New York, New York

Explorers Club Headquarters

A treasure trove of artifacts, books, and artwork from the "golden age" of exploration. 

Behind impressive heavy doors and ornate turn-of-the-century stained glass windows lies the Explorers Club headquarters on East 70th Street.

Founded in 1904 by seven leading polar explorers of the era, the Explorers Club fosters the scientific exploration of land, sea, air and space. The 1910 Jacobean revival mansion was originally built for Stephen Clark, grandson of the co-founder of the Singer Sewing Machine Company. The Explorers Club purchased the building from the Clark family in 1960 after Stephen’s death. It became the international headquarters in 1965. Prior to this, they had several locations in New York City.

It is known as the Lowell Thomas building, named after the famed writer, broadcaster and Explorers Club member best known for making Lawrence of Arabia famous.

A century’s worth of exploration treasures fill the floors. The ground floor member lounge houses a few of their polar artifacts. On your way up to the second floor, you won’t be able to miss the giant globe used by Thor Heyerdahl to plan his famous Kon-Tiki expedition.

Percy, the polar bear, greets you on the second floor. As you head into the library, you will see The Rescue of Greeley, painted within hours of their rescue in 1884. The library holds a tiny fraction of the 13,000 books that make up the research and archives collection. 

All lectures and events are held in the Clark room. The walls proudly display a few of the retired expedition flags from historic explorations. A sled from the 1909 North Pole expedition and an extremely rare set of double elephant tusks from the Congo can also be found here.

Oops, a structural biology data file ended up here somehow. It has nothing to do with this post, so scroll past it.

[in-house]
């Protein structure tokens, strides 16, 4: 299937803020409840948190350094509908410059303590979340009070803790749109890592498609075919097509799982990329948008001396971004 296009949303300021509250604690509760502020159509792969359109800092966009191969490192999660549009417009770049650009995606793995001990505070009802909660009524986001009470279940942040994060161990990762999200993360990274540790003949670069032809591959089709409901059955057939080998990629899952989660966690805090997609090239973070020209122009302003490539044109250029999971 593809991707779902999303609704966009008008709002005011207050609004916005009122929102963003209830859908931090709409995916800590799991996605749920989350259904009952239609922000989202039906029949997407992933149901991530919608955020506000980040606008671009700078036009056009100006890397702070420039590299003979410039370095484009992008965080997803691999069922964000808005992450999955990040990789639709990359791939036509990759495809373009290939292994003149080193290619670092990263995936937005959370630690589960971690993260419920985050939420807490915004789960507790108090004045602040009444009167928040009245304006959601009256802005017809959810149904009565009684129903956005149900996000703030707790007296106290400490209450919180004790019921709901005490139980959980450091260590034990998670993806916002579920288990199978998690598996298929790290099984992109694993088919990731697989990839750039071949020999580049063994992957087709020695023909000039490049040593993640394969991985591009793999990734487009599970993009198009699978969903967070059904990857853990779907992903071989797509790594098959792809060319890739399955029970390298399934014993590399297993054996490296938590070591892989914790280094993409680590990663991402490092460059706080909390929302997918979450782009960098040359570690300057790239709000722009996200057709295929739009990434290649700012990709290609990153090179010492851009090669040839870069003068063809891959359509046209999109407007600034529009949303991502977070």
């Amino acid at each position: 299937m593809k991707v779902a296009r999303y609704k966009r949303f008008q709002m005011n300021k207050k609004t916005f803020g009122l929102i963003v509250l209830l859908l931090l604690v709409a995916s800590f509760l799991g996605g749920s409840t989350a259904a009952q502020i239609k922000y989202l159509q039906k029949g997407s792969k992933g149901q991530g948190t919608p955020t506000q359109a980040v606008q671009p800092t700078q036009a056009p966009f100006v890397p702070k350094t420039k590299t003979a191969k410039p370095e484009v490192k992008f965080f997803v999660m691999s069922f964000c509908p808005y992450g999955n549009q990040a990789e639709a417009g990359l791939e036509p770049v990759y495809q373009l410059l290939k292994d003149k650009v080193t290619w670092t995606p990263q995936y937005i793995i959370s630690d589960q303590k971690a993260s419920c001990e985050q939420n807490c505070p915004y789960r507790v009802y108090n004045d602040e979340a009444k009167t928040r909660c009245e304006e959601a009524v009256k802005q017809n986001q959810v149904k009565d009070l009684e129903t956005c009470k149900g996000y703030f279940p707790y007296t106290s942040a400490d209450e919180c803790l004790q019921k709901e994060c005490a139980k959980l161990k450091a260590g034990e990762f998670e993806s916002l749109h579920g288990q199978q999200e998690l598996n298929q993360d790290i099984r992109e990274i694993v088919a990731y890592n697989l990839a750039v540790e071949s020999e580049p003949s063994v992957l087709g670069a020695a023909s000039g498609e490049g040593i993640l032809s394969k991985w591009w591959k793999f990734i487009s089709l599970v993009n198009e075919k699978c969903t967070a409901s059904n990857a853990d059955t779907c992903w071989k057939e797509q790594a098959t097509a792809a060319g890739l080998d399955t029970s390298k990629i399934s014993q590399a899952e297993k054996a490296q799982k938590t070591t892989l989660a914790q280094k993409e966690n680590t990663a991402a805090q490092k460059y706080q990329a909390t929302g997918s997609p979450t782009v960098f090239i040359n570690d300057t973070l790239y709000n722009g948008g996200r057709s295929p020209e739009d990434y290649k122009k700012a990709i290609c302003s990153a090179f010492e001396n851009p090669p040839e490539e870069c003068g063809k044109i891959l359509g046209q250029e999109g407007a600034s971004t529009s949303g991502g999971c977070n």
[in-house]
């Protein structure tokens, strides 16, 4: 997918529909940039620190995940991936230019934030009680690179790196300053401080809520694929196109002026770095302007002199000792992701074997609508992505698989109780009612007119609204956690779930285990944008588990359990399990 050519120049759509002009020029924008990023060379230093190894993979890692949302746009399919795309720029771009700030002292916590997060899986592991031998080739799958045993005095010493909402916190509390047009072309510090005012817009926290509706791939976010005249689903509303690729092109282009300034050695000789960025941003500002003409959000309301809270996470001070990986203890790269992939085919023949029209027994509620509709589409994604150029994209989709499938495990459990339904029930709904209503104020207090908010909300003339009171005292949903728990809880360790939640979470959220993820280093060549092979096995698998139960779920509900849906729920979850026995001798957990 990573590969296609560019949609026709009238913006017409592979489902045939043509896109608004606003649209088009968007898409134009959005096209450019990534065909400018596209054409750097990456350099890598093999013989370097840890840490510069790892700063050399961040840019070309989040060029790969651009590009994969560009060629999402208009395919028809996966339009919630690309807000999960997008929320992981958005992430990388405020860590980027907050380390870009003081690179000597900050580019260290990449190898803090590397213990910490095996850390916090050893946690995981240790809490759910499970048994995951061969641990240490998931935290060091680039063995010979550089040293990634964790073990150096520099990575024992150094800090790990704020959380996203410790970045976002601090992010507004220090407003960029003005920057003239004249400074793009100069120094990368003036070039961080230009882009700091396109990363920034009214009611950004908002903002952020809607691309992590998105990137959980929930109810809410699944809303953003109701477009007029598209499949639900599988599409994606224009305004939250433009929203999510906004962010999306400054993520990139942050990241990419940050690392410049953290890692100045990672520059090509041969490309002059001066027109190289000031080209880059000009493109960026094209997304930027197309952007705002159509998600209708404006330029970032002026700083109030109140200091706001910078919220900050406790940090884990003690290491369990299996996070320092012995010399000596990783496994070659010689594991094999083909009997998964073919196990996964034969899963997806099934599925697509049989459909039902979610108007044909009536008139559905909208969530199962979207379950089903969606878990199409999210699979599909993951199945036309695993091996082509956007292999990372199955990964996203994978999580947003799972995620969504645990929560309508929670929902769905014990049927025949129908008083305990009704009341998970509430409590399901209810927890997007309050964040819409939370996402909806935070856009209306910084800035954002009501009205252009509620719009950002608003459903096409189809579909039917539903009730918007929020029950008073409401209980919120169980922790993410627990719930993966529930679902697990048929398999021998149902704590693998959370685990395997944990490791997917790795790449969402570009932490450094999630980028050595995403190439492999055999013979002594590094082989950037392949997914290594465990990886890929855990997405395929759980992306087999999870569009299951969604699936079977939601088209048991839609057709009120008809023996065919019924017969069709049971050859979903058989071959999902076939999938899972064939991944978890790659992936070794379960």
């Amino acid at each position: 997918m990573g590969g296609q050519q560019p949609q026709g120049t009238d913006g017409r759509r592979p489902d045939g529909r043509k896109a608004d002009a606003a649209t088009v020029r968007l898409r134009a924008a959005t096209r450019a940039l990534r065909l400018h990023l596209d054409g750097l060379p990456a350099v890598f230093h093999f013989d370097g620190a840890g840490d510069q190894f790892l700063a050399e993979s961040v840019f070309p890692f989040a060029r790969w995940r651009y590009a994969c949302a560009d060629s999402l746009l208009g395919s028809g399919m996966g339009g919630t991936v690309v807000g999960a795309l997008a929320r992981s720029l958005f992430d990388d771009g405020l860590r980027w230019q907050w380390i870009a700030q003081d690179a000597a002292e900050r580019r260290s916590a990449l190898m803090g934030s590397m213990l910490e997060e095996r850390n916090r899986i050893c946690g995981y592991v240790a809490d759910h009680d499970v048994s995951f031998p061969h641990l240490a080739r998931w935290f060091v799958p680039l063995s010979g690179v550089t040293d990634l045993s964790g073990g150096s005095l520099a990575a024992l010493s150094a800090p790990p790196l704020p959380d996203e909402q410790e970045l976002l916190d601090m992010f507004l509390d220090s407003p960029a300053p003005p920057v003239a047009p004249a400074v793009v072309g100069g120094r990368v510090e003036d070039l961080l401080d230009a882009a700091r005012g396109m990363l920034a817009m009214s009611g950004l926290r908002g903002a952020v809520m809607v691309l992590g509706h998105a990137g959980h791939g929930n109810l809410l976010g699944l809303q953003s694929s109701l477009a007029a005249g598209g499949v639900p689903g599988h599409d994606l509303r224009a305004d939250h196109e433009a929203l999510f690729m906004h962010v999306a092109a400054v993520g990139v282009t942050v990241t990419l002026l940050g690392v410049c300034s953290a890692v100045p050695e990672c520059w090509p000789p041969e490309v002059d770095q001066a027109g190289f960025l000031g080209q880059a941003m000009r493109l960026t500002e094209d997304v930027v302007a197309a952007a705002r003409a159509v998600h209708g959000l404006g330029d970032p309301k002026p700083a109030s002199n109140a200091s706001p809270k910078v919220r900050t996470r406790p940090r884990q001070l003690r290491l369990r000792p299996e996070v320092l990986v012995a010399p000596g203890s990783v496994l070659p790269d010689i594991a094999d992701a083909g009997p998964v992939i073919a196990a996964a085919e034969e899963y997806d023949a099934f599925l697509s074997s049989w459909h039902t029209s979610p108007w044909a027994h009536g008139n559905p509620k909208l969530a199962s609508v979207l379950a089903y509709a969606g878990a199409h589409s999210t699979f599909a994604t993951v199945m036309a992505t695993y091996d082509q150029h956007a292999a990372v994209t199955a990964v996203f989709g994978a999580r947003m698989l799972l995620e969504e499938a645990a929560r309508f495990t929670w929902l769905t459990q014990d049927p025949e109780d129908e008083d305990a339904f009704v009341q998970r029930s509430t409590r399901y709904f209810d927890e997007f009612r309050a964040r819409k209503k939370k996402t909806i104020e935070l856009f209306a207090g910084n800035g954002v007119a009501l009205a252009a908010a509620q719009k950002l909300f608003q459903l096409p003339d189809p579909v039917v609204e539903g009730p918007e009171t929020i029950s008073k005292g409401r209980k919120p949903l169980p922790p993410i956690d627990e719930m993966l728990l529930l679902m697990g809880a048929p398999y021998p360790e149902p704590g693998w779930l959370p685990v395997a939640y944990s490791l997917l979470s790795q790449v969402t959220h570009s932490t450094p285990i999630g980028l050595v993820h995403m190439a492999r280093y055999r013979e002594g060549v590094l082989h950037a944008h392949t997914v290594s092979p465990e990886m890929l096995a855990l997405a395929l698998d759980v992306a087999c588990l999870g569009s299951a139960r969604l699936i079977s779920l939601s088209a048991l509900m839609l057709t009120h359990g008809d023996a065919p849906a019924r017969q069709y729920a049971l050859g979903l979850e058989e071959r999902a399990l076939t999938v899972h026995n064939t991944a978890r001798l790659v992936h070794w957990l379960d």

The uppermost floor is home to the research archives, holding the club’s impressive collection of 13,000 books, 1,000 museum objects, 5,000 maps and 500 films.

The Gallery on the top floor is the room everyone wants to see. In the early days of the Explorers Club when travel was difficult and field photography was relatively new, hunting and taxidermy were thought to be the best way to preserve animals for education and research. Here you will taxidermied animals from many decades past. Objects from the far corners of the world, including a narwhal tusk, wooly mammoth tusk (ask about the famous 1951 Explorers Club dinner) and the famous yeti scalp.

Scaffolding was recently removed, revealing the results of a five-year long refurbishment of the building’s facade, but work continues to preserve the building. Visitors are welcome during opening hours. Group tours can be scheduled by contacting reservations. Regular talks with exploration greats are held in the Clark Room from September - June. 

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